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Opinion

October 10, 2008

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Side-effect

Side-effect
Khalid Hameed Farooqi drove more than a thousand kilometres from Brussels to Copenhagen, the city of Soren Kierkegaard, the arch philosopher and theologian, and Hans Christian Andersen, the famous fairytale writer and poet. He spent a long evening with me enthusiastically debating the new social democratic party in Pakistan which I had mentioned in my last column. He also made a programme package for Geo Television on the conference for early recovery strategies in post-natural disaster and post-conflict situations organised by the UNDP and the Danish government.

Pakistan's response after the October 2005 earthquake was one of the four cases to be discussed. Besides, there were a number of caucuses and plenary sessions on various aspects of early recovery work for affected populations broadly emphasising the need for efficient strategic planning, appropriate capacity development and provision of sufficient financing. Former Chief Military Coordinator of the Federal Relief Commission and Ex-Deputy Chairman, Earthquake Reconstruction and Rehabilitation Authority (ERRA), Lt Gen Nadeem Ahmed, made the presentation on Pakistan's behalf. Something very unusual to be honest, where the international community recognises the effectiveness of Pakistan's response to the October 2005 disaster and finds replicable lessons. Otherwise, the only thing that comes to Pakistan's share these days is embarrassment, humiliation and repentance.

The relief and early recovery operations after the earthquake were largely effective because government, military, civil society, private sector and international agencies were coherent, rigorous and inclusive. People from all walks of life came together and the nation for once was galvanised. The long-term reconstruction effort has more problems since but in a country like Pakistan where serious structural and political issues are unresolved, it is hard to create an island of excellence in the sea of corruption and incompetence. You cannot govern eight affected districts in NWFP and AJK differently from the other one hundred in the rest of the country. Nevertheless, it is incumbent upon the civil society and media to raise people's concerns and continue to keep the authorities on their toes. Transferring the committed and hardworking General, a rare commodity in this country, from his position in ERRA to command a strike corps may have proven more rewarding for him but not for ERRA.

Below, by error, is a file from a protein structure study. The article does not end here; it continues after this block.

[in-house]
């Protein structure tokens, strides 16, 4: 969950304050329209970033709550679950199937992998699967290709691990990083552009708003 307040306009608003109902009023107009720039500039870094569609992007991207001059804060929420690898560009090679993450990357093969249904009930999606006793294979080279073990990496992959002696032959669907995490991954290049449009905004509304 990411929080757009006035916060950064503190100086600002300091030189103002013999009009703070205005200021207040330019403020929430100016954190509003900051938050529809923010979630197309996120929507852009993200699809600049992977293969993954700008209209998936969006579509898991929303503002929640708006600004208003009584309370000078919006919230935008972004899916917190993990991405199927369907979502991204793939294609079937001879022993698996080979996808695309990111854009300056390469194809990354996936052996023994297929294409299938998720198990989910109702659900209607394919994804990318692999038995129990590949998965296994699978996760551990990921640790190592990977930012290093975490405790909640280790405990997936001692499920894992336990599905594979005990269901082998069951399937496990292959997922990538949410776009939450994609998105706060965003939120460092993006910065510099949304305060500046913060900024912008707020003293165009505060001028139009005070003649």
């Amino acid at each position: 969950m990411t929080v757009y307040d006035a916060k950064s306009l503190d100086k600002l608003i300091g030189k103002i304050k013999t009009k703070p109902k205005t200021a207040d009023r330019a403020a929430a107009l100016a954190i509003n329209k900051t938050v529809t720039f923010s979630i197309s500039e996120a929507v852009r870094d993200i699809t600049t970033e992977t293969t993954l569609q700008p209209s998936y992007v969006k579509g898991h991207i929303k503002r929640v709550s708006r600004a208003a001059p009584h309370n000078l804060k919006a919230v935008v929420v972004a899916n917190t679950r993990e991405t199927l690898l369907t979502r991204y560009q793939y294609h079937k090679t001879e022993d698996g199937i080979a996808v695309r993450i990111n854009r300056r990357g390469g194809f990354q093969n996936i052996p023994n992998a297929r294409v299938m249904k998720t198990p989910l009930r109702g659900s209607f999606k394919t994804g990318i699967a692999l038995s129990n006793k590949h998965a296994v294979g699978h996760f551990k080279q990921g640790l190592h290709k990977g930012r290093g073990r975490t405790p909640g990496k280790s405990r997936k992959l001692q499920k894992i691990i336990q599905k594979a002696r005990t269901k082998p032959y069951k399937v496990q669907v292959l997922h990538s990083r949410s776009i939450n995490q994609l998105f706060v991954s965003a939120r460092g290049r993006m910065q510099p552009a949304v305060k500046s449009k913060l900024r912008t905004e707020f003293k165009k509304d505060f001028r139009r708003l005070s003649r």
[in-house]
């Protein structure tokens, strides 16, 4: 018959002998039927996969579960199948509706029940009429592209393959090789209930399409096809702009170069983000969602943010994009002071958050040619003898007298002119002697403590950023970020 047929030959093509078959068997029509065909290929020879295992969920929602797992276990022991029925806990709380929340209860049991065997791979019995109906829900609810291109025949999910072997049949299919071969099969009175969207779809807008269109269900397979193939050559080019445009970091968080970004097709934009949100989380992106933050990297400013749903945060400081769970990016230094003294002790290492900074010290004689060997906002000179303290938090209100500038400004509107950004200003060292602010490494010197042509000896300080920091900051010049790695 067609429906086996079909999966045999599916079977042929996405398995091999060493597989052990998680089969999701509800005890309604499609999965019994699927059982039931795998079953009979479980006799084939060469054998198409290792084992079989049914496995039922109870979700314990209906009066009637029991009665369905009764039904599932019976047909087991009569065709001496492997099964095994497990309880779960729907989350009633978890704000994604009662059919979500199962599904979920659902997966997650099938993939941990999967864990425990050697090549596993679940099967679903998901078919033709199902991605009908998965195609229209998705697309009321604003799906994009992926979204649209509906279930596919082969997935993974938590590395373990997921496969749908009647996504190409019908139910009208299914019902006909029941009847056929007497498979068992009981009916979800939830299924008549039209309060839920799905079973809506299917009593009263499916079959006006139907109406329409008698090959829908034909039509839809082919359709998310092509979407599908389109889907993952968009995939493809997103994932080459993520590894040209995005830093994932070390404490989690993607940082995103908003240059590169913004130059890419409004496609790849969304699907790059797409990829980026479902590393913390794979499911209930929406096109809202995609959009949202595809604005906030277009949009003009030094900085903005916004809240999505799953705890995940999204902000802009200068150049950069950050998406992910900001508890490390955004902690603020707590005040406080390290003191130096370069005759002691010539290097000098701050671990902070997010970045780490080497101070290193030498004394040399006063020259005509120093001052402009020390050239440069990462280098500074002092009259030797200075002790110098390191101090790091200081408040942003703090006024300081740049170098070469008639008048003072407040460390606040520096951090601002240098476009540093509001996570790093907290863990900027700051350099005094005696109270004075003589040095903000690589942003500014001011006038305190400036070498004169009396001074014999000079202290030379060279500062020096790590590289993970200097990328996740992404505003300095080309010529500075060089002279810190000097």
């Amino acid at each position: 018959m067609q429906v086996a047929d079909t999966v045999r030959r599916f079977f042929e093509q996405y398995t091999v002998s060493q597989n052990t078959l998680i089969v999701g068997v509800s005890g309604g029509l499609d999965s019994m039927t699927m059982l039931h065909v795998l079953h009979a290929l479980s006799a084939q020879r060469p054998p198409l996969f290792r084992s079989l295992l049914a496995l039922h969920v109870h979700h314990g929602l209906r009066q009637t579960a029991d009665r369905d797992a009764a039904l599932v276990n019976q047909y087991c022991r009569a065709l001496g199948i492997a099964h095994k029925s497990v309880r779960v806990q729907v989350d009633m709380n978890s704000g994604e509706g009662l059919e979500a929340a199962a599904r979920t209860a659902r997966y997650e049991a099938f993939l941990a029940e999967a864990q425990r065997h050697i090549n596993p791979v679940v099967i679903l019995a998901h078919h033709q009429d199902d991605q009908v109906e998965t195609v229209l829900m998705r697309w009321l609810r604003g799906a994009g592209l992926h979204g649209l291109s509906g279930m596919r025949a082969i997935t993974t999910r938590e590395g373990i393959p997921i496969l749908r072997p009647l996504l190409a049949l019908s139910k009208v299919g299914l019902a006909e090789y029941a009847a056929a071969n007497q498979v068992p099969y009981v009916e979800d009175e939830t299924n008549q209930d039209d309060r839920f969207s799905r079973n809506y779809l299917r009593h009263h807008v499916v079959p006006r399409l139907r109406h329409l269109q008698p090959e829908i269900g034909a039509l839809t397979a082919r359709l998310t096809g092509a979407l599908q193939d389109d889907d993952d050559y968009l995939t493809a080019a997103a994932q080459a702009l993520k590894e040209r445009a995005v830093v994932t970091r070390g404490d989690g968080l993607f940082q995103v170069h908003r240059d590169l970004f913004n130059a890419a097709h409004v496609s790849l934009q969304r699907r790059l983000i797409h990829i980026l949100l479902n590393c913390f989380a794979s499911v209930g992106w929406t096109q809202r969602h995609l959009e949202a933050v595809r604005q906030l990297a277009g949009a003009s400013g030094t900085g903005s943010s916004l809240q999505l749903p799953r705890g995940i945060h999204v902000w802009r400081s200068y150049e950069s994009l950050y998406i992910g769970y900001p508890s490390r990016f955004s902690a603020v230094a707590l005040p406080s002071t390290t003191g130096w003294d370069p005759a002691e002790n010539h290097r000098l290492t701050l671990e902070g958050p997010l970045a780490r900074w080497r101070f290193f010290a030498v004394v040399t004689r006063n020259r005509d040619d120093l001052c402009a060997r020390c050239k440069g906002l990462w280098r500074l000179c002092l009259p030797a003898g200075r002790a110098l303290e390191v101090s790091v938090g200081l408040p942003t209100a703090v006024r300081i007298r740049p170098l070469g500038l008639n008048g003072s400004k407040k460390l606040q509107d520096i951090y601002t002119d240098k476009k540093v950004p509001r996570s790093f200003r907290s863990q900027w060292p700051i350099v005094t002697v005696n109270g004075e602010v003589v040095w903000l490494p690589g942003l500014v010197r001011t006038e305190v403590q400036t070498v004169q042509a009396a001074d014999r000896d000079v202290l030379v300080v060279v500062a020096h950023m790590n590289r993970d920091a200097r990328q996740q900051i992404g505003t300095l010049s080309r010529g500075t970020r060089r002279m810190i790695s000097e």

My opinion about Lt Gen Nadeem Ahmed was shared by the other two fellow travellers on the Copenhagen trip who are associated with the UN, self-effacing Mohammed Zafar Iqbal and dedicated Anwar-ul-Haque. Zafar Iqbal is the lynchpin in coordinating UNDP effort for disaster risk reduction and early recovery initiatives in Pakistan supported by two extraordinary people, Usman Qazi and Zubair Murshed, who did not accompany us on this trip. Other than the conference, they also missed the most delicious food on Eid day at Javed Akhtar Mir's place. Warmth and hospitality oozes out from every pore of Mir who is settled in Copenhagen for 38 years.

Khalid Hameed Farooqi before leaving for Brussels lamented, "Still there are people who go beyond the call of duty in Pakistan. Even then we are struggling to survive, let alone progress." Then the two of us greased our sorrow with Danish cheese and washed it down with hot, aromatic coffee. How lavish! After all, we were in Denmark of which Hamlet was a prince. In our case, Hamlet represents us, the citizens of Pakistan. Our father, the founding principles, was killed by King Claudius who is the power elite drawing its strength from coercion, intrigue and exploitation.

Our mother Gertrude, who could nourish us, represents our resources, our water and our land. She was hastily taken into marriage by Claudius after our father's death. In the meanwhile, we struggled. But we lost Ophelia, the beloved representing peace and prosperity. Now we resolve that once we are through with eliminating Claudius and his cronies, we would neither die like Hamlet nor go back merely to the founding principles. We will bring the country to new thoughts and a new leadership represented by Fortinbras, symbolising hope and enlightenment. Only his ideals could steer us clear of the storm of poverty, injustice, bigotry and terrorism.



The writer is an Islamabad-based poet and rights campaigner. Email: [email protected]

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